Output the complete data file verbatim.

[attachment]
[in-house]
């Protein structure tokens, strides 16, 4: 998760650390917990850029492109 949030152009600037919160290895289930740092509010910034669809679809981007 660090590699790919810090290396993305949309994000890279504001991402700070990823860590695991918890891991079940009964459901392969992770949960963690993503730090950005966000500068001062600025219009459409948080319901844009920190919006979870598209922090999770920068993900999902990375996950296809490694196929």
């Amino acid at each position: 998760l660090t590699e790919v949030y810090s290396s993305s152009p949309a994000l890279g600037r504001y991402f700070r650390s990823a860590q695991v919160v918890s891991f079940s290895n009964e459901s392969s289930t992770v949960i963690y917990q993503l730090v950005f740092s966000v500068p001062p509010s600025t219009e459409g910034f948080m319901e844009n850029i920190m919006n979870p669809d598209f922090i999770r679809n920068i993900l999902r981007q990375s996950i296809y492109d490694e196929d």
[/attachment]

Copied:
[in-house]
């Protein structure tokens, strides 16, 4: 998760650390917990850029492109 949030152009600037919160290895289930740092509010910034669809679809981007 660090590699790919810090290396993305949309994000890279504001991402700070990823860590695991918890891991079940009964459901392969992770949960963690993503730090950005966000500068001062600025219009459409948080319901844009920190919006979870598209922090999770920068993900999902990375996950296809490694196929």
């Amino acid at each position: 998760l660090t590699e790919v949030y810090s290396s993305s152009p949309a994000l890279g600037r504001y991402f700070r650390s990823a860590q695991v919160v918890s891991f079940s290895n009964e459901s392969s289930t992770v949960i963690y917990q993503l730090v950005f740092s966000v500068p001062p509010s600025t219009e459409g910034f948080m319901e844009n850029i920190m919006n979870p669809d598209f922090i999770r679809n920068i993900l999902r981007q990375s996950i296809y492109d490694e196929d």